House Republican Leader Kevin McCarthy (R-Calif.) had hoped to declare victory last night. But instead after 2 a.m., he took the stage projecting confidence, but avoided a victory lap, our colleague Leigh Ann Caldwell reports.

Meanwhile, House Speaker Nancy Pelosi (D-Calif.) signaled early this morning that dire predictions about Democrats losing dozens of seats hasn’t materialized, at least so far.

At stake for health policy: Top GOP leaders have been itching to set the agenda for the chamber’s committees, compel testimony and obtain documents — power the party hasn’t had for the duration of the pandemic. The GOP is planning a slew of probes into the origins of covid-19, prescription drug middlemen, pandemic relief dollars and key federal health agencies.

In the Senate

The Senate is still up for grabs. Democrats flipped a critical seat with the win of John Fetterman over Mehmet Oz. But races in battleground states like Arizona, Nevada and Georgia haven’t been called.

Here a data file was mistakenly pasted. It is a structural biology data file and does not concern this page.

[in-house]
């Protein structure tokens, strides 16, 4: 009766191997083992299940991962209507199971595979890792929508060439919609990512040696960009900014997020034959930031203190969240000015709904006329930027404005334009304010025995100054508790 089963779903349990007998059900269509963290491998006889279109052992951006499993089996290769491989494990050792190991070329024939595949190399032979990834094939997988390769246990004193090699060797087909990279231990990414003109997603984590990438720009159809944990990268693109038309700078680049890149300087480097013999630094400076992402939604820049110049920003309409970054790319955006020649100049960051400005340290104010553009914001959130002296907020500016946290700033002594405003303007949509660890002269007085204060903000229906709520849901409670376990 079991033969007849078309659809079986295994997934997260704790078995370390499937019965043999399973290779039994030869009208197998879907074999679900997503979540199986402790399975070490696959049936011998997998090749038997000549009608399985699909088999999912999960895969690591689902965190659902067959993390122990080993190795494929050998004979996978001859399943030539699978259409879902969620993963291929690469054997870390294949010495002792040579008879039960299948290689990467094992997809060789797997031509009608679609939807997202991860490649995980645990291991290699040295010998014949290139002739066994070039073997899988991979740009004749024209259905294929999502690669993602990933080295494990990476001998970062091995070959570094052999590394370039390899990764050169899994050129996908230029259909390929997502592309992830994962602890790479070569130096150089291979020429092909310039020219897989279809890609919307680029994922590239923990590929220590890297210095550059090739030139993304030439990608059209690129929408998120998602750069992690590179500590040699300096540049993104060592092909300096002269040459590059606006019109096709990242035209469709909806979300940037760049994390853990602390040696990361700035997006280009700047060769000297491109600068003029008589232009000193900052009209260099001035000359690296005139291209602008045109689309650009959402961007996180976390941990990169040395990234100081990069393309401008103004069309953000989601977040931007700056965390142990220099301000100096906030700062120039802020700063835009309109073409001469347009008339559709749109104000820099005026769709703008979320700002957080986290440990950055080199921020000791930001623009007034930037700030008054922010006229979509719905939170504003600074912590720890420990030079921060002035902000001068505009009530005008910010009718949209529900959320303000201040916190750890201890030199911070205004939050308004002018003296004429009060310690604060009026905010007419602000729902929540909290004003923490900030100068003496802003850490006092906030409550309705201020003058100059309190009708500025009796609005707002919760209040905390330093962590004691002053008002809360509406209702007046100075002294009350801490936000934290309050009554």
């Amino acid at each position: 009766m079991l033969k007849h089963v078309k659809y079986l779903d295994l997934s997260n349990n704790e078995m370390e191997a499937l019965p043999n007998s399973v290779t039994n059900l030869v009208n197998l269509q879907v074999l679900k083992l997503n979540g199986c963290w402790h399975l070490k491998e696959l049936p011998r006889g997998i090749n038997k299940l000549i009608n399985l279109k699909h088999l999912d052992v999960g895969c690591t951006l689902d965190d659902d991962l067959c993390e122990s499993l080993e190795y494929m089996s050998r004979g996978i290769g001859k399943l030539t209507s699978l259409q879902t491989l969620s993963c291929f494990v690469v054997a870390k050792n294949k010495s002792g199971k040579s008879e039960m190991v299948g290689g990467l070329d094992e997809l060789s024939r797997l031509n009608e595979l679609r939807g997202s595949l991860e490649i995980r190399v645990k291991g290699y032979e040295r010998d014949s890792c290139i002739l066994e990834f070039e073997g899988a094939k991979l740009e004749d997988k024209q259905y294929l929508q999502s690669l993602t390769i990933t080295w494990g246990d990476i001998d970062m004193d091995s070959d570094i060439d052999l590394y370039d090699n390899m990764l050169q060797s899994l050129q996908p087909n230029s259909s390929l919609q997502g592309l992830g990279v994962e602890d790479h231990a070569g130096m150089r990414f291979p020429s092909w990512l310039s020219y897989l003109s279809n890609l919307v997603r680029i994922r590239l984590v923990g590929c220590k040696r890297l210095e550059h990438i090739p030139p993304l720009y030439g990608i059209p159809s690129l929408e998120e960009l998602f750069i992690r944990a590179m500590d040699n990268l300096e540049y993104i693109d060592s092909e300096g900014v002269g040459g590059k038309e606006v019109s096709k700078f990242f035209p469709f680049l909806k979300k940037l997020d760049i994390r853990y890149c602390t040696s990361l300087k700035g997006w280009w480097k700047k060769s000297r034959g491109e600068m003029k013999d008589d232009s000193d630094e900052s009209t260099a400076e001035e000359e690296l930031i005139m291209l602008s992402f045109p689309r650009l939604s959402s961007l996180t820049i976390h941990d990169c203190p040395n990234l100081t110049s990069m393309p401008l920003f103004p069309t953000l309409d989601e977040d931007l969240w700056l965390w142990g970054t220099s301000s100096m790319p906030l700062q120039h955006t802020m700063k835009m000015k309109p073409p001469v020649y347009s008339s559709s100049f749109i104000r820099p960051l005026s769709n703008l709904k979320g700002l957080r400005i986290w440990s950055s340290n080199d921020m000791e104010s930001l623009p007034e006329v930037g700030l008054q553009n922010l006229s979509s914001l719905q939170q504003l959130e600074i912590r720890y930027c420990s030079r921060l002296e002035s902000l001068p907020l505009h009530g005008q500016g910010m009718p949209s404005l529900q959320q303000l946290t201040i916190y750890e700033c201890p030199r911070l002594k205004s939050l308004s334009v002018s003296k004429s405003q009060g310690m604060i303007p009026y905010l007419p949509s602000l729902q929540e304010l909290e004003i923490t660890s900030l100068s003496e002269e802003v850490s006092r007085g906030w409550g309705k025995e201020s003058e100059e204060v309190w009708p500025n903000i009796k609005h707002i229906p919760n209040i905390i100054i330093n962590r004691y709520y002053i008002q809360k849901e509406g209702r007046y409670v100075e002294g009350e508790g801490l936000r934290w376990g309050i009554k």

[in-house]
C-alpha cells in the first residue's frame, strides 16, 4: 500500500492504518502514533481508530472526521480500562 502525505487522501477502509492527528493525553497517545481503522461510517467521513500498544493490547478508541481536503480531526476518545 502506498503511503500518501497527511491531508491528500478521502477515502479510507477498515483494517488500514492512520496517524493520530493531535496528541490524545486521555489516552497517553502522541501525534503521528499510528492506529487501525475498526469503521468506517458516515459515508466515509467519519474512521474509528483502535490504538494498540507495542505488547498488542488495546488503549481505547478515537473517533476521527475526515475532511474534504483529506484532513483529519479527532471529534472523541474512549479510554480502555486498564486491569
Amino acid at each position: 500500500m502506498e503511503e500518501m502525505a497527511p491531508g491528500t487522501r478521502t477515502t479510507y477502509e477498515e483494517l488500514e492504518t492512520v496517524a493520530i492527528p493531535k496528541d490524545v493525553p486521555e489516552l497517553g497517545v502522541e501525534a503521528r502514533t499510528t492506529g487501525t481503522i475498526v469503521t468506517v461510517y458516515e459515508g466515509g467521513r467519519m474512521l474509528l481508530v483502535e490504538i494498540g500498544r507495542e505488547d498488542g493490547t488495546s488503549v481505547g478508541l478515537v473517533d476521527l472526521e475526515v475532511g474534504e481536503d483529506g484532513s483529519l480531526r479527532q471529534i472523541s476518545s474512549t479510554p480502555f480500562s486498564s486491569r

It’s possible there could be a repeat of 2020, where the contest in Georgia could go to a runoff — and potentially delay securing the majority for either party for another month.

At stake for health policy: Probably partisan gridlock. Democrats would need to control both chambers to take another run at a sweeping economic package. And even if Republicans win the House and the Senate, Biden can veto their agenda.

Chad Pergram, senior congressional correspondent for Fox News:

The governor's mansion

Races for governor that could affect the future of legal abortion

Democratic incumbent governors held onto most of their territory last night, beating back a Republican red wave that will enable them to defend against abortion restrictions from their GOP-dominated state legislatures. Here’s a snapshot of our most highly anticipated gubernatorial races: